C$ hits five-week low as China deals potential blow to Canadian economy

TORONTO (Reuters) - The Canadian dollar weakened to its lowest in more than five weeks against its U.S. counterpart on Tuesday, one day before an interest rate decision by the Bank of Canada, as China dealt a potential blow to the Canadian economy.

FILE PHOTO: The new Canadian five and 10 dollar bills, made of polymer, are displayed with the previously released 20, 50 and 100 dollar notes following an unveiling ceremony at the Bank of Canada in Ottawa April 30, 2013. REUTERS/Chris Wattie

China has canceled major Canadian agribusiness Richardson International Ltd’s registration to ship canola to China. A lasting block on Richardson’s canola exports would be a headache for Canada’s biggest grain handler and could hurt the Canadian economy.

The move came after the Chinese government and its leading smartphone maker, Huawei Technologies Ltd, stepped up pressure on Monday on the U.S. and Canadian governments in a dispute over trade and telecommunications technology that has ensnared Huawei’s chief financial officer, who faces U.S. criminal charges.

The Bank of Canada, which has raised interest rates 125 basis points since July 2017, is widely expected to leave its benchmark rate on hold on Wednesday at 1.75 percent.

The central bank may be closer to a policy-turning point, as it is still set to hike its key interest rate once more later this year. But there is now a small chance of a cut, according to economists polled by Reuters.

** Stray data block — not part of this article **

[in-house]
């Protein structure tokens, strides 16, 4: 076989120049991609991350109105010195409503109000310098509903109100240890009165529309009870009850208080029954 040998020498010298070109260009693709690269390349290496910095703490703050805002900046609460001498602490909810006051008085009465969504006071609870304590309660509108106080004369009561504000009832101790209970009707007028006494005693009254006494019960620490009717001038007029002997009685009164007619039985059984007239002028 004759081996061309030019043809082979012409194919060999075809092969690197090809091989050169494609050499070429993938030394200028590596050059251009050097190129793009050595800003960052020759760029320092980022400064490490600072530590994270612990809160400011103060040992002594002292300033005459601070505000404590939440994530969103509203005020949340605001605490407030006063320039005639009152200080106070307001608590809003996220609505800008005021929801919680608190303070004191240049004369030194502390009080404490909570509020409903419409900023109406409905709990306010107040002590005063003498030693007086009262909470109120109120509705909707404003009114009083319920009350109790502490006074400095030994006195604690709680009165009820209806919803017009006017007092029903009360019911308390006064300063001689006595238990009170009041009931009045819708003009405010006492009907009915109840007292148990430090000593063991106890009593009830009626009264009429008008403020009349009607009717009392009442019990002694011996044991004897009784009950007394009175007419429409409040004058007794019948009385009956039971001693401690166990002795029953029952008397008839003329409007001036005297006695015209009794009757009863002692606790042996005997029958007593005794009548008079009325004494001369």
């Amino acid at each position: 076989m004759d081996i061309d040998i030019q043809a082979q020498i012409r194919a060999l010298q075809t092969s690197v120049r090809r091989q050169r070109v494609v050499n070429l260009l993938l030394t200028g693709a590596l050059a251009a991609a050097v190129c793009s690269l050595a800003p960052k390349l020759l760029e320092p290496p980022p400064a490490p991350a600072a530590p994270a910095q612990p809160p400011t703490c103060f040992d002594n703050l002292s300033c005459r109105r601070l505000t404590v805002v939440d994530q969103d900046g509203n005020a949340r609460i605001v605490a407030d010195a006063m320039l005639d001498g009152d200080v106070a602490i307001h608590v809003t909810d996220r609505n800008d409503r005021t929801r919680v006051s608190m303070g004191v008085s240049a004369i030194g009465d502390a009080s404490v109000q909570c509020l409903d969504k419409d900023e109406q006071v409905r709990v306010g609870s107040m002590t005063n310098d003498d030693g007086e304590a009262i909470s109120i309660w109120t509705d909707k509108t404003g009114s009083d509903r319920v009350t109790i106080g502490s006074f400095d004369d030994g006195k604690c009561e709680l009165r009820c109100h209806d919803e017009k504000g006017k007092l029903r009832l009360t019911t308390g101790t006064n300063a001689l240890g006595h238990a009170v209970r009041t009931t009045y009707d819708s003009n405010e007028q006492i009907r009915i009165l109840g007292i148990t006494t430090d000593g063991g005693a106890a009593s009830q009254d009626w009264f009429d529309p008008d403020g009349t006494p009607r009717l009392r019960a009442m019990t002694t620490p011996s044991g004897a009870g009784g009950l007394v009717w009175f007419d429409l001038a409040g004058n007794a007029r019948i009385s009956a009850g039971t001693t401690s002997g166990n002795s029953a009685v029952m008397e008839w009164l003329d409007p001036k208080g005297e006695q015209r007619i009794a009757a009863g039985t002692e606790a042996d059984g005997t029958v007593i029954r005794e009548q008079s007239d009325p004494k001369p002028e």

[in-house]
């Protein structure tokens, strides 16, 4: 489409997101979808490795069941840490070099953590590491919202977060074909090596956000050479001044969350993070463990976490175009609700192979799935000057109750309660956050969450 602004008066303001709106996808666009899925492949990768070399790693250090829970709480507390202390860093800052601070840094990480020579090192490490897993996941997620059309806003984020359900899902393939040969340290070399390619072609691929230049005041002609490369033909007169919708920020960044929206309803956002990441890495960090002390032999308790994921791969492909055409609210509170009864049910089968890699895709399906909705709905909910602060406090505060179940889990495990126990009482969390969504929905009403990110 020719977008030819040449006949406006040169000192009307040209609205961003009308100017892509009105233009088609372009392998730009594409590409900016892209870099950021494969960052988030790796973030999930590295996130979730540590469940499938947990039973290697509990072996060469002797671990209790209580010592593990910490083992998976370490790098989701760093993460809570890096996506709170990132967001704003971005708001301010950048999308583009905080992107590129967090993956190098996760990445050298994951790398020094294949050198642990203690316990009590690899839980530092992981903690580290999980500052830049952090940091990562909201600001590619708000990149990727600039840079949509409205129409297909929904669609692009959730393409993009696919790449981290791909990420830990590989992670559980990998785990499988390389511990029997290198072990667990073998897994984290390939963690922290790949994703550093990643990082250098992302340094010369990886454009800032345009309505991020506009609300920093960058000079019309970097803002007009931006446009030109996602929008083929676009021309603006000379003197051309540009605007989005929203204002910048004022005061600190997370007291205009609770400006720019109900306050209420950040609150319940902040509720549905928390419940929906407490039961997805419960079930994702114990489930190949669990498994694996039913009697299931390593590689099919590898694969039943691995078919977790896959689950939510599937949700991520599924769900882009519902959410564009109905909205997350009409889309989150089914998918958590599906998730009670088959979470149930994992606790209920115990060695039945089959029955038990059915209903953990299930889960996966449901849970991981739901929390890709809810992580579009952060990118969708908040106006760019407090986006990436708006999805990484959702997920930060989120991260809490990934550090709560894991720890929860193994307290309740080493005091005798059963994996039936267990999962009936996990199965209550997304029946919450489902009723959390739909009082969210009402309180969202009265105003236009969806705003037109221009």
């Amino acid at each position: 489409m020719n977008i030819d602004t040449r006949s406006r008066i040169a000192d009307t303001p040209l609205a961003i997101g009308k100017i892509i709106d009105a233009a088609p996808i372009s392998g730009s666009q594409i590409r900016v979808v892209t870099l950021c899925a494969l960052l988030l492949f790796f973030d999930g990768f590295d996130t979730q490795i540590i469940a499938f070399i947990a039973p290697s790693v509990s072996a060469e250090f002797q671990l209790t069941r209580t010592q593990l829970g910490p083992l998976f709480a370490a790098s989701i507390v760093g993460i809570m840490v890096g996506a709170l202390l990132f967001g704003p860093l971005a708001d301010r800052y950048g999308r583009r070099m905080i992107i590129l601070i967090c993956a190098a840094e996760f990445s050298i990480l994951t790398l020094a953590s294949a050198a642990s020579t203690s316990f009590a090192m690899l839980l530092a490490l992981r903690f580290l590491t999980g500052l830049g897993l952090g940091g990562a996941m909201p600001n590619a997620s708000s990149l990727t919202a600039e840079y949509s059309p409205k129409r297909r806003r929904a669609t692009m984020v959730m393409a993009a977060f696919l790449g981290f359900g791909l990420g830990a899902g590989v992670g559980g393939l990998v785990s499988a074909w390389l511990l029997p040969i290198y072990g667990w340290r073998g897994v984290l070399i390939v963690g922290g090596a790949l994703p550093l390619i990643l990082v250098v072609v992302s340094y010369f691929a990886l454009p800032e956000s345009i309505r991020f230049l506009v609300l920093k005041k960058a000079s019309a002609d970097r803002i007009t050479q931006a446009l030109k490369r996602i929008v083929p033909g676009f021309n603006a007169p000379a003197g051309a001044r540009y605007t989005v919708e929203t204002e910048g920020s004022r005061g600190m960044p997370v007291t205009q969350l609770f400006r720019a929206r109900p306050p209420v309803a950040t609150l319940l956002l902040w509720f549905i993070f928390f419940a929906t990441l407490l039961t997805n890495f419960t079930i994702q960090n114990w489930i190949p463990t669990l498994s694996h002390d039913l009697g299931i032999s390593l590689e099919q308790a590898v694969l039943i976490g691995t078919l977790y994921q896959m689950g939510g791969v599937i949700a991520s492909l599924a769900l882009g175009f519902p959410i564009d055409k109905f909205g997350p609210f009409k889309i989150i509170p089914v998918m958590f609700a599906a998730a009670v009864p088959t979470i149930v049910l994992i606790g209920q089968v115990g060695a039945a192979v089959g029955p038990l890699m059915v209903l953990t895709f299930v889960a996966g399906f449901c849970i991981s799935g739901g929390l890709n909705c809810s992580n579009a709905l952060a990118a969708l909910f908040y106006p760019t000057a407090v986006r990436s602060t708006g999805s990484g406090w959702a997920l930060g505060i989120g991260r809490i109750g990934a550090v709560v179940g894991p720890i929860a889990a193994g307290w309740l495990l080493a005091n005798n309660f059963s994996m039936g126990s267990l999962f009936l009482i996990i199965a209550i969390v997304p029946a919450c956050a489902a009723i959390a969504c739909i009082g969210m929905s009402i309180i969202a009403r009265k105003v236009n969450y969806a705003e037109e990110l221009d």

At 10:00 a.m. EST (1500 GMT), the Canadian dollar traded 0.2 percent lower at 1.3337 to the greenback, or 74.98 U.S. cents. The currency touched its weakest since Jan. 25 at 1.3352.

The decline for the loonie came as concerns grew over a political scandal. In a serious blow to Canadian Prime Minister Justin Trudeau, a second member of his Cabinet resigned on Monday, saying she had lost confidence in how the government had dealt with an escalating political scandal.

U.S. crude oil futures were up 0.3 percent at $56.74 a barrel as the market balanced OPEC-led efforts to tighten supply with the restart of Libya’s biggest oilfield and the prospect of weaker demand.

Oil is one of Canada’s major exports.

Canadian government bond prices were lower across the yield curve in sympathy with U.S. Treasuries. The two-year fell 2.5 Canadian cents to yield 1.759 percent and the 10-year was down 8 Canadian cents to yield 1.905 percent.

Reporting by Fergal Smith; Editing by Jeffrey Benkoe